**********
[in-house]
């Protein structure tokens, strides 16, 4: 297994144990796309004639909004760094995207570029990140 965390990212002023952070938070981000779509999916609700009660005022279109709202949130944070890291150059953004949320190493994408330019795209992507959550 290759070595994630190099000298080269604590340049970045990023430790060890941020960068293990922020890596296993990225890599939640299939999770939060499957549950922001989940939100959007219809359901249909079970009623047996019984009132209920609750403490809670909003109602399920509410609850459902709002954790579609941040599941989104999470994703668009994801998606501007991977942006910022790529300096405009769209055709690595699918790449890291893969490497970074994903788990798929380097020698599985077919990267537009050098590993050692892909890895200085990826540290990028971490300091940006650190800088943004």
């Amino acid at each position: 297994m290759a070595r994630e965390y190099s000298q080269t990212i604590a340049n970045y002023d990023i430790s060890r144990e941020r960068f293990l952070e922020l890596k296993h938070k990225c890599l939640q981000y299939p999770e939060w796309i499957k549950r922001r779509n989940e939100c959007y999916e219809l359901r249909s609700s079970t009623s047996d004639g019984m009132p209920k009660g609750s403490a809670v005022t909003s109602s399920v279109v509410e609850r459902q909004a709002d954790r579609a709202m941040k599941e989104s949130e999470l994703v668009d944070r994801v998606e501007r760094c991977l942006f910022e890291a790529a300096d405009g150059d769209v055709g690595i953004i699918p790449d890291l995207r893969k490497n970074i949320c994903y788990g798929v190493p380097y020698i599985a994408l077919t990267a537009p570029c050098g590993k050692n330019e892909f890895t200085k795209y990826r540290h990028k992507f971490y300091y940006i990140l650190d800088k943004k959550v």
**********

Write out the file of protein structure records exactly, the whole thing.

[in-house]
């Protein structure tokens, strides 16, 4: 297994144990796309004639909004760094995207570029990140 965390990212002023952070938070981000779509999916609700009660005022279109709202949130944070890291150059953004949320190493994408330019795209992507959550 290759070595994630190099000298080269604590340049970045990023430790060890941020960068293990922020890596296993990225890599939640299939999770939060499957549950922001989940939100959007219809359901249909079970009623047996019984009132209920609750403490809670909003109602399920509410609850459902709002954790579609941040599941989104999470994703668009994801998606501007991977942006910022790529300096405009769209055709690595699918790449890291893969490497970074994903788990798929380097020698599985077919990267537009050098590993050692892909890895200085990826540290990028971490300091940006650190800088943004």
């Amino acid at each position: 297994m290759a070595r994630e965390y190099s000298q080269t990212i604590a340049n970045y002023d990023i430790s060890r144990e941020r960068f293990l952070e922020l890596k296993h938070k990225c890599l939640q981000y299939p999770e939060w796309i499957k549950r922001r779509n989940e939100c959007y999916e219809l359901r249909s609700s079970t009623s047996d004639g019984m009132p209920k009660g609750s403490a809670v005022t909003s109602s399920v279109v509410e609850r459902q909004a709002d954790r579609a709202m941040k599941e989104s949130e999470l994703v668009d944070r994801v998606e501007r760094c991977l942006f910022e890291a790529a300096d405009g150059d769209v055709g690595i953004i699918p790449d890291l995207r893969k490497n970074i949320c994903y788990g798929v190493p380097y020698i599985a994408l077919t990267a537009p570029c050098g590993k050692n330019e892909f890895t200085k795209y990826r540290h990028k992507f971490y300091y940006i990140l650190d800088k943004k959550v």